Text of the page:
Guest Post: Whale Activity
LW writes: To continue our attempts to learn from nature:
Threesome activity. Not sure this one needs much text for framing it.
From Sarah Taber's great twitter feed.
Heebie's take: There is a photo at the link, but if this is your kink, you'll be disappointed.
The passionate abstract:
Given the huge size of their testes (approximately 1,000 kg), it has been hypothesized that North Atlantic right whales (Eubalaena glacialis) have a mating system that is based upon sperm competition. Herein, we report an observation which provides support for this hypothesis. On 11 August 2000 in the Bay of Fundy in Canada, a mature female right whale was observed copulating simultaneously with two mature males. The female made no attempt to resist copulation. For anatomical reasons, double copulation would be difficult or impossible in most mammals; however , it is quite feasible in right whales, and the fact that it actually occurs provides strong support for the belief that females of this species promote sperm competition as a mating strategy.
In college, my friend took a class in Ergonomics. The textbook was hysterical, full of lots of diagrams of humans engaged in repetitive motions. Pretty much any diagram of repetitive motion looks like a sex act, possibly novel. And then the accompanying text is all about wear and tear, fatigue, prolonged ability to complete the act over time, etc etc etc. We laughed till we cried. It's probably a good thing I never took a college course in whale threesomes.
Meet-up -- Charley in the Bay Area
CharleyCarp writes: I'll be in the Bay Area on April 26 with nothing planned for the day or evening. Does anyone want to meet up?
So I got summoned for jury duty. The last time this happened, I deferred. When I showed up, I was #3 in the seating order. I ended up on the jury for a week. Ok, fine. Someone on the admin side confirmed that if you defer, you get placed in a low number and end up on juries.
I'm debating whether or not to defer this time. I'm #64 currently, and it will be the last week of classes. It would be disruptive to miss the last week of classes, but maybe I'm far enough out to risk it. Or maybe I should just defer and pick a week in the summer and assume I'll spend it in court.
Do these things vary widely all over the nation? Is there any strategy here? I'm not opposed to serving on jury duty, but I'm a little daunted by the scheduling implications.
The more I write, the more clear it becomes to me: I should see if I get to pick the week upon deferment. If so, pick a convenient summer week and assume the trial wouldn't last more than 1-2 weeks. (But what if it does? what about plane flights? and various commitments?)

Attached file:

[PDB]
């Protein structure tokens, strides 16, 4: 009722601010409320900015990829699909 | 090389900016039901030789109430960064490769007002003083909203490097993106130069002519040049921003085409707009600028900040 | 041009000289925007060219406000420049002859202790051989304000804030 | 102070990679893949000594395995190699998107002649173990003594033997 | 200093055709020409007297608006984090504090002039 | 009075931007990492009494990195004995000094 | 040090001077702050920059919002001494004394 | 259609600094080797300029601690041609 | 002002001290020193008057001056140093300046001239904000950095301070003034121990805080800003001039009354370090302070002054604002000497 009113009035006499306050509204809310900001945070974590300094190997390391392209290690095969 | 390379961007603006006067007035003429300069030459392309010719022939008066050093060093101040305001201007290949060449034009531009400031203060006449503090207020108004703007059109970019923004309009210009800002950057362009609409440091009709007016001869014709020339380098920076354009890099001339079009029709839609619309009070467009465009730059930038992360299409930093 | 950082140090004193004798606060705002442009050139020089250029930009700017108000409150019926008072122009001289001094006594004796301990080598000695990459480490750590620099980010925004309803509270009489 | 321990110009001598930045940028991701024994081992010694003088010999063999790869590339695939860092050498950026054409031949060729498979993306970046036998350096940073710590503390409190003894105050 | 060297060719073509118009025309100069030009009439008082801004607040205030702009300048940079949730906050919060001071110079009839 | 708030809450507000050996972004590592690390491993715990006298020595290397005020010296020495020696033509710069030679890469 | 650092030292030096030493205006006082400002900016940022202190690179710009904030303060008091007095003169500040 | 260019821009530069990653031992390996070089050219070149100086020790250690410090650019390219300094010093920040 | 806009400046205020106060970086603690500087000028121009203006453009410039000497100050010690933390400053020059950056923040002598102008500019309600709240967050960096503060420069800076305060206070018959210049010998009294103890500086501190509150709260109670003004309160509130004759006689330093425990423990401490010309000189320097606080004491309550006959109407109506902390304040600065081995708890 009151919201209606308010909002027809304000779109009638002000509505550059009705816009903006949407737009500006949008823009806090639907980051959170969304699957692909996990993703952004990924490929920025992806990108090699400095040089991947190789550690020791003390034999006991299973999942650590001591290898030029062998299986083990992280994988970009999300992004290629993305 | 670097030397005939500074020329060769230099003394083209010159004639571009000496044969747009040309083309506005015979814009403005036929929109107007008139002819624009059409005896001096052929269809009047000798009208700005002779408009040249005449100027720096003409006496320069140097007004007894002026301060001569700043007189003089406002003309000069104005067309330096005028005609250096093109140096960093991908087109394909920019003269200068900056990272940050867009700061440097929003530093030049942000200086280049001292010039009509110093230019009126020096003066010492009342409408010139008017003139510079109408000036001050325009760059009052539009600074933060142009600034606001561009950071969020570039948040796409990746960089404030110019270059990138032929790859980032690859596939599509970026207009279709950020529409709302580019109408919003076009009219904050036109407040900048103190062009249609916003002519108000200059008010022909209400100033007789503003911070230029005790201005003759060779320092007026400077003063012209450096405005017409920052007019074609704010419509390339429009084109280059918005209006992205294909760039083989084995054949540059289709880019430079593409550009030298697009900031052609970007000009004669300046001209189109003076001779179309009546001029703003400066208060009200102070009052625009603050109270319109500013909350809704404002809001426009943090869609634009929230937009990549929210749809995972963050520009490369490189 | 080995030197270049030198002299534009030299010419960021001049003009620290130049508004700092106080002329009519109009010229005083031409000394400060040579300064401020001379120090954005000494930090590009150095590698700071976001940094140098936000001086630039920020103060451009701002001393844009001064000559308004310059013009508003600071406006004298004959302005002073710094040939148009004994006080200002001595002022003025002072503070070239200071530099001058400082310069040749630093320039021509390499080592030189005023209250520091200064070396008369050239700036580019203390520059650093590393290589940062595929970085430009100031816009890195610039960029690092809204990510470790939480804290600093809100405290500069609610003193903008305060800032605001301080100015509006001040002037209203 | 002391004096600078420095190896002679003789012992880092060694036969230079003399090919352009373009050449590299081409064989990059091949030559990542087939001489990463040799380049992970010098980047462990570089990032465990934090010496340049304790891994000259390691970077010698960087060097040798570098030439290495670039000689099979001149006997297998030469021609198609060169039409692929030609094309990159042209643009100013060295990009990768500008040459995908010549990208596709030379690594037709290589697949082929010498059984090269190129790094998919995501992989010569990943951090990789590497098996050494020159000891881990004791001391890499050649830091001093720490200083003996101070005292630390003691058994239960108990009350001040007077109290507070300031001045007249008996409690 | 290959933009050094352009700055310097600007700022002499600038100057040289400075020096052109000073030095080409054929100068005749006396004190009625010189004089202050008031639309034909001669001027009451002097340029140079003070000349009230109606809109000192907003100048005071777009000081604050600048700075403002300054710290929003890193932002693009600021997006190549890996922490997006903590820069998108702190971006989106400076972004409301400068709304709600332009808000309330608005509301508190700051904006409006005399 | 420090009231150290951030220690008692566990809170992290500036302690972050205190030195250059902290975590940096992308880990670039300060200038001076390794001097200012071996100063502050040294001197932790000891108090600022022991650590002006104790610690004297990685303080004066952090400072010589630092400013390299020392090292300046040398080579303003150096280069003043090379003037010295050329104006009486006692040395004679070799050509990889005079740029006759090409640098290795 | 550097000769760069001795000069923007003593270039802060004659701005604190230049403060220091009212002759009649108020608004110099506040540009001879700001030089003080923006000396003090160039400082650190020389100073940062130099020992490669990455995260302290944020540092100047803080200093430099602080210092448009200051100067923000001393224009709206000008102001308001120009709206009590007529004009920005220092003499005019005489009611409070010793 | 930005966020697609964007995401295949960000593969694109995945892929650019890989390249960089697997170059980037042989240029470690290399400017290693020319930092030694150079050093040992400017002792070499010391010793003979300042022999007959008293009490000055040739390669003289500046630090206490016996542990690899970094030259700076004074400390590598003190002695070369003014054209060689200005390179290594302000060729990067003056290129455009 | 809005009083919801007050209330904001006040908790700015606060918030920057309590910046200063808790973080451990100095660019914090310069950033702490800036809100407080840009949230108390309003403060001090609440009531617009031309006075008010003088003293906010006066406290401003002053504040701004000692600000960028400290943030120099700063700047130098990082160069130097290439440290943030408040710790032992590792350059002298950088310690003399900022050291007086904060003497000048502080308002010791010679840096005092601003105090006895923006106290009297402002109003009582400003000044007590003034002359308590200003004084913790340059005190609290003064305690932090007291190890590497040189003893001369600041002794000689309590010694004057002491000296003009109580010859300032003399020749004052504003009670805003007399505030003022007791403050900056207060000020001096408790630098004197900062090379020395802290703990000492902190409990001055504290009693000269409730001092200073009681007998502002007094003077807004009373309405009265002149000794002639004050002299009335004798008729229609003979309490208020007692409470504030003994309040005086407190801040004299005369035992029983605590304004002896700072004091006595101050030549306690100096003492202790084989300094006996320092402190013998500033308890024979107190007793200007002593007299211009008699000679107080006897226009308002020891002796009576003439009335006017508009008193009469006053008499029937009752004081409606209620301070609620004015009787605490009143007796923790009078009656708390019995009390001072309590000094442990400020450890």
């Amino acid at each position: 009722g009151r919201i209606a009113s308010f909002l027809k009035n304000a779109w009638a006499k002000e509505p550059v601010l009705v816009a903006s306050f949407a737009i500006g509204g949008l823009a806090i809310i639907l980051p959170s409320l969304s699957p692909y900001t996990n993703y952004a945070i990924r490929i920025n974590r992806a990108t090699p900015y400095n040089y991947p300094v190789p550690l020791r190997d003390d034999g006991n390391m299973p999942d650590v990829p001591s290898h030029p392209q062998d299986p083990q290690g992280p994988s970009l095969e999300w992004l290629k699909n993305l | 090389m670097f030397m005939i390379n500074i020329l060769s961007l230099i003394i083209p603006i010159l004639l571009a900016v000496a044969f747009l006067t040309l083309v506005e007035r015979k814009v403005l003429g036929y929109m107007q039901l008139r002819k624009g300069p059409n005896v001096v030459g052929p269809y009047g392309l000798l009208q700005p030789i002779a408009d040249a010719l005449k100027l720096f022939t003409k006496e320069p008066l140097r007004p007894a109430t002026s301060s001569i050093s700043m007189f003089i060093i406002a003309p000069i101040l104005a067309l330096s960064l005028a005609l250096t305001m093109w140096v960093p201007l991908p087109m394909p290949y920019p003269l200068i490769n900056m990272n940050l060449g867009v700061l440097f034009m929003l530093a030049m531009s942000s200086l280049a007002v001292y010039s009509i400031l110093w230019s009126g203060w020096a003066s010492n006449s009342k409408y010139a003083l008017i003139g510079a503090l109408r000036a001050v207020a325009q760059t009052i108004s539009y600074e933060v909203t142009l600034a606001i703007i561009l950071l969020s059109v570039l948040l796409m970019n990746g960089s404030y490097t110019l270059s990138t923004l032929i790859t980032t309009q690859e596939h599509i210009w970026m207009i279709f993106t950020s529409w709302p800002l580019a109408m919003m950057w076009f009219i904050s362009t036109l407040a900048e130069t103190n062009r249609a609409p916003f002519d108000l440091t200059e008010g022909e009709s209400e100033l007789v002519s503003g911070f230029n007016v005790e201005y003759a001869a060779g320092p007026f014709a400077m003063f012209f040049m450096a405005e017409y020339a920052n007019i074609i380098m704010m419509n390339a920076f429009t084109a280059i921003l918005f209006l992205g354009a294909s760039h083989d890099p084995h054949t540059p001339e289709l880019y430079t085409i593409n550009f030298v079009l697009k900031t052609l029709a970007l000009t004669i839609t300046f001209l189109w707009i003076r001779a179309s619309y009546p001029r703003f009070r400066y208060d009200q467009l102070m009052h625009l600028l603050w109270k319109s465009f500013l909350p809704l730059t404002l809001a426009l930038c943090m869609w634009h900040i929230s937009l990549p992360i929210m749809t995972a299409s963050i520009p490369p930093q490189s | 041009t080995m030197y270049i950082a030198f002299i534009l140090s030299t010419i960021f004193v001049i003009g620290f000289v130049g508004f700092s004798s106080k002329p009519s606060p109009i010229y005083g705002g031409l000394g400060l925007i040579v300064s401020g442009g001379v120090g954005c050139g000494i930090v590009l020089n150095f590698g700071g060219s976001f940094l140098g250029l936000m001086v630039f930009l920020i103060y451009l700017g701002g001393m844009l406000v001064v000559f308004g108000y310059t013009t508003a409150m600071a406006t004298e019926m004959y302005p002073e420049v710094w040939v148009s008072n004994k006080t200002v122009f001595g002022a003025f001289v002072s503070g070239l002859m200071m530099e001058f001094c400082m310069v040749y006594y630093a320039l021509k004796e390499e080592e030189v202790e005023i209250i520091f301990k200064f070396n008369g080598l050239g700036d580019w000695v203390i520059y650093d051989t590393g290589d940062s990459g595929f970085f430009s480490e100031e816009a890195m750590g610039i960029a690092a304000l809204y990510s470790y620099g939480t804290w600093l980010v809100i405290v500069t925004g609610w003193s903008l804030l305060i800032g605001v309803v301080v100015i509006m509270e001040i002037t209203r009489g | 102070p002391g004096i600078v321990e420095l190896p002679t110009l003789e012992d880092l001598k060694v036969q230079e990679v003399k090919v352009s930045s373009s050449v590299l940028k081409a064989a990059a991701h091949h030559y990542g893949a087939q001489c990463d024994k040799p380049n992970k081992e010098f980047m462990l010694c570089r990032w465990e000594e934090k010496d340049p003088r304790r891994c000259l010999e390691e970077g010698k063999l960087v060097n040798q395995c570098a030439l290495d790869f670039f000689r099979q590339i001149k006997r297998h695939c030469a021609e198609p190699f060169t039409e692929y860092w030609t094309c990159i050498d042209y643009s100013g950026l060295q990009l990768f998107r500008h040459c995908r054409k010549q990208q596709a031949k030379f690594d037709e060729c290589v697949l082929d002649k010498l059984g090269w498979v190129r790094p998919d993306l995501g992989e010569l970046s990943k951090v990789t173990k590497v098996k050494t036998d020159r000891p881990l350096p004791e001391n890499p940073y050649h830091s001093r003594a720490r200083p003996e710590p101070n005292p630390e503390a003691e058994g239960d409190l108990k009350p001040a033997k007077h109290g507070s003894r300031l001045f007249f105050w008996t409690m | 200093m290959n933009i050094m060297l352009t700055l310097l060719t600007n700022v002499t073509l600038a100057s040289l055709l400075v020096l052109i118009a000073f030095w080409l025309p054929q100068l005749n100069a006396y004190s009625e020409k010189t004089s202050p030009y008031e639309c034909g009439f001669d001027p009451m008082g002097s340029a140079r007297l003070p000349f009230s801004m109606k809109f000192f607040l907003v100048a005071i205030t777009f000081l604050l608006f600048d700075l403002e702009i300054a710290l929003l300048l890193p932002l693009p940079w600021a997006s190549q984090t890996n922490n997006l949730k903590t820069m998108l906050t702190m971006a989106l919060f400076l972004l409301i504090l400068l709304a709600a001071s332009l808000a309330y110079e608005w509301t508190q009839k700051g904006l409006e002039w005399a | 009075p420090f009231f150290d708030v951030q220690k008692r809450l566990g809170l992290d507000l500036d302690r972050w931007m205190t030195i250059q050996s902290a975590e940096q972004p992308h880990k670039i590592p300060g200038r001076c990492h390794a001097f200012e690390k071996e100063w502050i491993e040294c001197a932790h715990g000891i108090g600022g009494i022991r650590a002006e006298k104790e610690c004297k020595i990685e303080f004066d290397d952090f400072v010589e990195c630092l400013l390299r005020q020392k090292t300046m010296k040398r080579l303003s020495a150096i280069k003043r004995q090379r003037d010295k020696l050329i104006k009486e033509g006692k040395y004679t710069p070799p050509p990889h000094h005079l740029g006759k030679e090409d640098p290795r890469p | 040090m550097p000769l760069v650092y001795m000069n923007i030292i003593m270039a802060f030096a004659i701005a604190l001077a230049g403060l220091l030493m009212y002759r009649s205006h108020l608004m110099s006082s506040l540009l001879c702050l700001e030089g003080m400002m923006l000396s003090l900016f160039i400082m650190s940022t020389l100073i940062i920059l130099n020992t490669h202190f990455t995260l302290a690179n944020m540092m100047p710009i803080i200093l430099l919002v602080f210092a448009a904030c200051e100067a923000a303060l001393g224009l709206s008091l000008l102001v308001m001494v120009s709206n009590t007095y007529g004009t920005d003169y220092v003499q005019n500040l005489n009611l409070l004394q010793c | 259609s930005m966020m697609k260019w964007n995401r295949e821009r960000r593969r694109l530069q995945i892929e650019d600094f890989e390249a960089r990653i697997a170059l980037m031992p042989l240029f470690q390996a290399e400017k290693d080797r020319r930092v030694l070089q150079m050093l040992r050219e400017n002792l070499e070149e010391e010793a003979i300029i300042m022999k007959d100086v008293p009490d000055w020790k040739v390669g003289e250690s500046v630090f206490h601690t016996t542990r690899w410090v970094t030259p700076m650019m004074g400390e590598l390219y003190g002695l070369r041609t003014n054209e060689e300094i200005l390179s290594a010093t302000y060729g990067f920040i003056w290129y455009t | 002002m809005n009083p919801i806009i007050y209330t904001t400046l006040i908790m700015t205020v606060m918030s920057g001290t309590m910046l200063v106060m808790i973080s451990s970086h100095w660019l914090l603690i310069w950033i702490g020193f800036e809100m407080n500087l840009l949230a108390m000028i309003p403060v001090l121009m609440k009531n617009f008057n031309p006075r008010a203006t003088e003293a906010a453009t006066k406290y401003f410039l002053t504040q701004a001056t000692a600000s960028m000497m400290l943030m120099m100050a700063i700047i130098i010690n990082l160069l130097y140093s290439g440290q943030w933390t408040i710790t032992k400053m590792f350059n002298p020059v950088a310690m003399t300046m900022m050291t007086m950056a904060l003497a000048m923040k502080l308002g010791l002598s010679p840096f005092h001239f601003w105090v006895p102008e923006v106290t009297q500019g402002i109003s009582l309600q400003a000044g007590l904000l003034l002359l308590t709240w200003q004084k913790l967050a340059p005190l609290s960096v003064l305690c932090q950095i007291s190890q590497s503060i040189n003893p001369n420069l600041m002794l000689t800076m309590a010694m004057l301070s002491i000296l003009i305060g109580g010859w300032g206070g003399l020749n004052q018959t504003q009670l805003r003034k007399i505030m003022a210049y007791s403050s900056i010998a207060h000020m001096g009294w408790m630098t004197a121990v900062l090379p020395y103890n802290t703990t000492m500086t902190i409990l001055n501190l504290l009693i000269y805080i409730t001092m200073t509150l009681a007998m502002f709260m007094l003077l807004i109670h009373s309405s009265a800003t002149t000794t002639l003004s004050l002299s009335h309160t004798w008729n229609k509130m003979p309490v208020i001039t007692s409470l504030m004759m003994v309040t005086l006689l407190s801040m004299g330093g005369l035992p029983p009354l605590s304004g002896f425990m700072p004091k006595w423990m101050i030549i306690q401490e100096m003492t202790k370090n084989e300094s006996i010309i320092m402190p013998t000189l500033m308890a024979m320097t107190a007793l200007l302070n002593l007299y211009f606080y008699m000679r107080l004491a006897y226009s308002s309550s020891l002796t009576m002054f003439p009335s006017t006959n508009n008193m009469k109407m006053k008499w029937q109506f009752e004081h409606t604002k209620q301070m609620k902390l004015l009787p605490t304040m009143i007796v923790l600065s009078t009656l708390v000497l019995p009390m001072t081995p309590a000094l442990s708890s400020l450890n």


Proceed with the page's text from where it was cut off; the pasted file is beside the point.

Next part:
I know I'm naive, but I'm bummed about Dominion settling with Fox. I had a fantasy of a really delightful trial that ripped Fox News a new one. I was not so naive to think it would make a dent in Fox's business model, but I still wanted the trial to unfold.
Guest Post: Squeak!
Mossy Character writes: Interesting under the anthrobabble.
Belgian NGO Anti-Persoonsmijnen Ontmijnende Product Ontwikkeling (APOPO; Anti-Personnel Landmines Removal Product Development) innovated landmine detection in the early 2000s by using explosive detection rats in Mozambique and Tanzania. In 2015, after much negotiation with the government, APOPO imported these rats to Cambodia to implement its technique. Ever since, the use of rats in landmine detection has disrupted life on Cambodian minefields in two ways: by altering how deminers see each other and by altering the choreography of demining. The altered choreography set scenes that constituted new relationalities after war, reconfiguring the humans and nonhumans found on a minefield.
Together, we watched Frederic gather straw frantically to pad his crate, perhaps trying to line it the way he might insulate an underground burrow. Spit-matted straw fell through the wires.
"Which one is your favorite?" asked Sokha, the vet.
"Frederic," I said, sympathizing with his Sisyphean task.
"Good choice," Sokha smiled.
I was extremely worried while reading that the article was going to turn dark and the rats would frequently perish in the mine-detection process. But it's not grim! Everyone is alive at the end!
Also, Mossy is not kidding about the anthrobabble:
Donna Haraway uses the concept of "string figure" to draw attention to the ways in which worlds are (re)configured through processes that entangle and disentangle actors, categories, and practices. For Haraway, string figures are "imploded" materialities and metaphors, interlinked so that each configures, refigures, and reconfigures the other (1994, 63-65).
What are we talking about.
Guest Post: Low effort guest post/question
Moby Hick writes: Is Clarence Thomas actually on the take, as opposed to just getting (unreported) wing-nut welfare? I can't figure it out from the papers.
Heebie's take: As canon dictates, it would be irresponsible not to speculate.
(You all probably already know this, but I bothered to look up the origins of "irresponsible not to speculate" and found out that it was Peggy Noonan in the (still paywalled) WSJ, in 2000:
The speculations to which Noonan was referring were her theories that President Bill Clinton had some secret motive for orchestrating the dramatic intervention that sent 6-year-old Elian Gonzalez back to Cuba: Fidel Castro had blackmailed Clinton with intercepted tapes of Clinton having phone sex with White House intern Monica Lewinsky, for instance.
What the everloving fuck.)